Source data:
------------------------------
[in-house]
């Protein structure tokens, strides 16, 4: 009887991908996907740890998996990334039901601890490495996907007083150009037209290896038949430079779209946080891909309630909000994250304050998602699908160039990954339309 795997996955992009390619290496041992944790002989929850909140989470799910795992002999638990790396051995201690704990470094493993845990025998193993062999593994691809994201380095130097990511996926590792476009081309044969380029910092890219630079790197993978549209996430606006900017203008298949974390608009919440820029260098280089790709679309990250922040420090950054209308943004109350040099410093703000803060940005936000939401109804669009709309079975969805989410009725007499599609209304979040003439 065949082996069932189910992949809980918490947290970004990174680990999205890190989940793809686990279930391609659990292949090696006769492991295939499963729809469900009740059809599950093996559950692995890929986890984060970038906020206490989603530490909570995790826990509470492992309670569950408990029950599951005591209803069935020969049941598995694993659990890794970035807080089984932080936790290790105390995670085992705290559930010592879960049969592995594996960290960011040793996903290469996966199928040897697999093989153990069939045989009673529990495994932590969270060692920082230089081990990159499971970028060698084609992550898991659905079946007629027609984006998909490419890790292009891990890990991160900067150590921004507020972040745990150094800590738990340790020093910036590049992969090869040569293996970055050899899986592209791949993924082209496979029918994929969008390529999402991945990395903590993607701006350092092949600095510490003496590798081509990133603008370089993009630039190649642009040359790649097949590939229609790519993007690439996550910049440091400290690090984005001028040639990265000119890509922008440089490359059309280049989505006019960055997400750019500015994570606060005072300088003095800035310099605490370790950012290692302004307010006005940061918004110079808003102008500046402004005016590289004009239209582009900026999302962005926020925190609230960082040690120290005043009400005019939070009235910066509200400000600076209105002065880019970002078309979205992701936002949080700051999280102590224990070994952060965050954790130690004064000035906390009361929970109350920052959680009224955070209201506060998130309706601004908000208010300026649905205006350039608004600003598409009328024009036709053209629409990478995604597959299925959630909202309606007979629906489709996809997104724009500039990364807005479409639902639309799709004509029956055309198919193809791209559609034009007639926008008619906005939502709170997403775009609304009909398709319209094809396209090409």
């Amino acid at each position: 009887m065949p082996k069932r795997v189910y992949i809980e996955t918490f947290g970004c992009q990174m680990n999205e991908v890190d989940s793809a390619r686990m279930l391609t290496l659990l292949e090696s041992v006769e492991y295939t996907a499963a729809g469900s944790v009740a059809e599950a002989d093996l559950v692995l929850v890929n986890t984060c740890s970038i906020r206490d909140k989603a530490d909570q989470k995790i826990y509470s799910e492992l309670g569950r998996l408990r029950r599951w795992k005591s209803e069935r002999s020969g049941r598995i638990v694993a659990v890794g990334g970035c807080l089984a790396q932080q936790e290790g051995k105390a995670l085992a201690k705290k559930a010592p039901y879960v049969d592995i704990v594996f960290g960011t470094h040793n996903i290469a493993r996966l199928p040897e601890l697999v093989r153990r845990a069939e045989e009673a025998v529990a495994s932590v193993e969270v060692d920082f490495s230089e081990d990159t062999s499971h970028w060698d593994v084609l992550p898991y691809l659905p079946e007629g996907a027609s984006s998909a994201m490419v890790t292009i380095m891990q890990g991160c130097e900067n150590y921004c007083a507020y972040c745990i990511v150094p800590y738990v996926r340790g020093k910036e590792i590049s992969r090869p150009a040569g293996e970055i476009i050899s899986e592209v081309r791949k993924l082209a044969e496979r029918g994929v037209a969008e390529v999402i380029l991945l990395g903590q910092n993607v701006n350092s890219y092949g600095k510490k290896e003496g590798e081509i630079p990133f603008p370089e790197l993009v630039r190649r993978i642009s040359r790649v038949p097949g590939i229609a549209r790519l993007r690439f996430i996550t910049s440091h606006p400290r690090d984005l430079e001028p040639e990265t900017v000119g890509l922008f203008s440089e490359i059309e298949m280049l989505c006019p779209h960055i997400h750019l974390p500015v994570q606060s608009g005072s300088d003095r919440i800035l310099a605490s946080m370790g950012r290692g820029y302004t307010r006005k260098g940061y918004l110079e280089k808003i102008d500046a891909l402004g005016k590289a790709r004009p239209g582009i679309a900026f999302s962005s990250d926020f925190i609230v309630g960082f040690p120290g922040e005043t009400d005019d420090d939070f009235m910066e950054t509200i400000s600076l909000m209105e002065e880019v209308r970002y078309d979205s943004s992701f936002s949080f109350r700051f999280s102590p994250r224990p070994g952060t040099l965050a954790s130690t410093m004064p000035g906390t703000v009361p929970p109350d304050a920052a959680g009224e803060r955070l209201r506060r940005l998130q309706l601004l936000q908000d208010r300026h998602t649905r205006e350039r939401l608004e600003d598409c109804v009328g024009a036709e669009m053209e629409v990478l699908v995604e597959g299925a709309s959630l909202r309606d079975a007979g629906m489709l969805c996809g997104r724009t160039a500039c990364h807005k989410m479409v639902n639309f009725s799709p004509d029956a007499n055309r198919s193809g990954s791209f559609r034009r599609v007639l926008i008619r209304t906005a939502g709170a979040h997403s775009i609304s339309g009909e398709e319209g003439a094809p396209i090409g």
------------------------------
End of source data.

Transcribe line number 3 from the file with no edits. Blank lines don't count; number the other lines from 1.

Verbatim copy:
């Amino acid at each position: 009887m065949p082996k069932r795997v189910y992949i809980e996955t918490f947290g970004c992009q990174m680990n999205e991908v890190d989940s793809a390619r686990m279930l391609t290496l659990l292949e090696s041992v006769e492991y295939t996907a499963a729809g469900s944790v009740a059809e599950a002989d093996l559950v692995l929850v890929n986890t984060c740890s970038i906020r206490d909140k989603a530490d909570q989470k995790i826990y509470s799910e492992l309670g569950r998996l408990r029950r599951w795992k005591s209803e069935r002999s020969g049941r598995i638990v694993a659990v890794g990334g970035c807080l089984a790396q932080q936790e290790g051995k105390a995670l085992a201690k705290k559930a010592p039901y879960v049969d592995i704990v594996f960290g960011t470094h040793n996903i290469a493993r996966l199928p040897e601890l697999v093989r153990r845990a069939e045989e009673a025998v529990a495994s932590v193993e969270v060692d920082f490495s230089e081990d990159t062999s499971h970028w060698d593994v084609l992550p898991y691809l659905p079946e007629g996907a027609s984006s998909a994201m490419v890790t292009i380095m891990q890990g991160c130097e900067n150590y921004c007083a507020y972040c745990i990511v150094p800590y738990v996926r340790g020093k910036e590792i590049s992969r090869p150009a040569g293996e970055i476009i050899s899986e592209v081309r791949k993924l082209a044969e496979r029918g994929v037209a969008e390529v999402i380029l991945l990395g903590q910092n993607v701006n350092s890219y092949g600095k510490k290896e003496g590798e081509i630079p990133f603008p370089e790197l993009v630039r190649r993978i642009s040359r790649v038949p097949g590939i229609a549209r790519l993007r690439f996430i996550t910049s440091h606006p400290r690090d984005l430079e001028p040639e990265t900017v000119g890509l922008f203008s440089e490359i059309e298949m280049l989505c006019p779209h960055i997400h750019l974390p500015v994570q606060s608009g005072s300088d003095r919440i800035l310099a605490s946080m370790g950012r290692g820029y302004t307010r006005k260098g940061y918004l110079e280089k808003i102008d500046a891909l402004g005016k590289a790709r004009p239209g582009i679309a900026f999302s962005s990250d926020f925190i609230v309630g960082f040690p120290g922040e005043t009400d005019d420090d939070f009235m910066e950054t509200i400000s600076l909000m209105e002065e880019v209308r970002y078309d979205s943004s992701f936002s949080f109350r700051f999280s102590p994250r224990p070994g952060t040099l965050a954790s130690t410093m004064p000035g906390t703000v009361p929970p109350d304050a920052a959680g009224e803060r955070l209201r506060r940005l998130q309706l601004l936000q908000d208010r300026h998602t649905r205006e350039r939401l608004e600003d598409c109804v009328g024009a036709e669009m053209e629409v990478l699908v995604e597959g299925a709309s959630l909202r309606d079975a007979g629906m489709l969805c996809g997104r724009t160039a500039c990364h807005k989410m479409v639902n639309f009725s799709p004509d029956a007499n055309r198919s193809g990954s791209f559609r034009r599609v007639l926008i008619r209304t906005a939502g709170a979040h997403s775009i609304s339309g009909e398709e319209g003439a094809p396209i090409g």